Thursday, June 19, 2008

simply cyd (there was only one cyd)


The divine Cyd Charisse, who left us on June 19th at age 86 or thereabouts, was a full-scale movie star, even though few people, fans included, thought of her as an actress per se. Perhaps it's too intricate to think of dance as a highly stylized form of acting. But that's what it is.

Cyd Charisse elevated every move she danced on film, even in the most benign MGM musical, to a tidy little drama. Working with some of the best dancers and choreographers, she became adept at a singular kind of storytelling. Michael Kidd, Eugene Loring, Hermes Pan, Stanley Donen, Gene Kelly and Fred Astaire were all her choreographic mentors.

And each time, I'm sure she exceeded their expectations, particularly with the graceful sexuality that she managed to sneak into each number for and with them. OK, perhaps she wasn't really that sneaky about it.

Although Charisse eventually segued into dramatic roles in such films as Joseph Pevney's "Twilights for the Gods," Nicholas Ray's "Party Girl," Minnelli's "Two Weeks in Another Town" and Phil Karlson's "The Silencers," one mostly remembers her fabulous dances on film, each punctuated by those long, shapely, seemingly endless legs:

The "Broadway Melody Ballet" from Donen and Kelly's "Singin' in the Rain" ... "Dancing in the Dark" and the "Girl Hunt Ballet," both from Minnelli's "The Band Wagon" ... And those otherwise anonymous dance numbers from Rouben Mamoulian's "Silk Stockings," Donen-Kelly's "It's Always Fair Weather" and Minnelli's "Brigadoon."

A handful of wonderful, lyrical musical moments. That doesn't seem like very much. And yet, it's a lot.

Cyd Charisse - that wasn't her real name, of course, and yet she managed to effortlessly embody it - was alternately exotic, beautiful and just plain radiant. And sexy.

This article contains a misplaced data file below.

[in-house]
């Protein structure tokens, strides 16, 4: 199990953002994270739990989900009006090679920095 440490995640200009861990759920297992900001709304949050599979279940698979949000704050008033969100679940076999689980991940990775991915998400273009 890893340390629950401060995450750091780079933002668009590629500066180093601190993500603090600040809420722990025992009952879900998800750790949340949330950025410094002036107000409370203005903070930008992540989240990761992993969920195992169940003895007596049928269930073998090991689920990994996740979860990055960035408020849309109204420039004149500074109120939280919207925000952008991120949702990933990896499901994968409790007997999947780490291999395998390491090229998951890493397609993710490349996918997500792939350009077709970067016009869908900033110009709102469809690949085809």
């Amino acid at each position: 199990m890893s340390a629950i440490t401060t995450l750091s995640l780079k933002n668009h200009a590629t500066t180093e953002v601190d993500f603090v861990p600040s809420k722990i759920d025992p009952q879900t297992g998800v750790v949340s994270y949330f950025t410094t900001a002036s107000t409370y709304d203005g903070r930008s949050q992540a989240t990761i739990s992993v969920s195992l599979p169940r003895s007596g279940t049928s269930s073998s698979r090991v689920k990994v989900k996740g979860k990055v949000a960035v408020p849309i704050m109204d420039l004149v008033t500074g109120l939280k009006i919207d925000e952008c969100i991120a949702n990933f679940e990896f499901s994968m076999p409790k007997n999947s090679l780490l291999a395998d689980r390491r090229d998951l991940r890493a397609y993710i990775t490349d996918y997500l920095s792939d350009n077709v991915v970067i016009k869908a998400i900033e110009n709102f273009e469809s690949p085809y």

And she could dance.

And that made her ... cinematic.

More than cinematic actually. Divine.

Note in Passing: Turner Classics, which coincidentally screened "Brigadoon" yesterday (June 18th), will be showing "The Band Wagon" at 9:15 a.m. (est) on Monday, June 23rd, and will also devote an evening to the actress-dancer on Friday, June 27th, with screenings of "Singin' in the Rain," "The Band Wagon" and "Silk Stockings," beginning at 8 p.m. (est).

(Artwork: Cyd and Fred in the sublime "Dancing in the Dark" number from Minnelli's "The Band Wagon")

2 comments:

Janeen said...

She was certainly singular. I could never understand why MGM would only push some of its musical stars. It seems to me that Charisse never got the exposure or promotion that went to Ann Miller and Eleanor Powell. As good as she was, Cyd Charisse could have done so much more for MGM

joe baltake said...

I know. I personallyhave always been bothered by those "That's Entertainment" films which seemed to hype Judy, Gene and Fred exclusively. And Astaire wasn't really a Metro star; he made his name at RKO. But MGM liked to think that it invented anything to do with movie musicals. The studio really never did much for Jane Powell, Howard Keel or Marge and Gower Champion, all of them aces in my book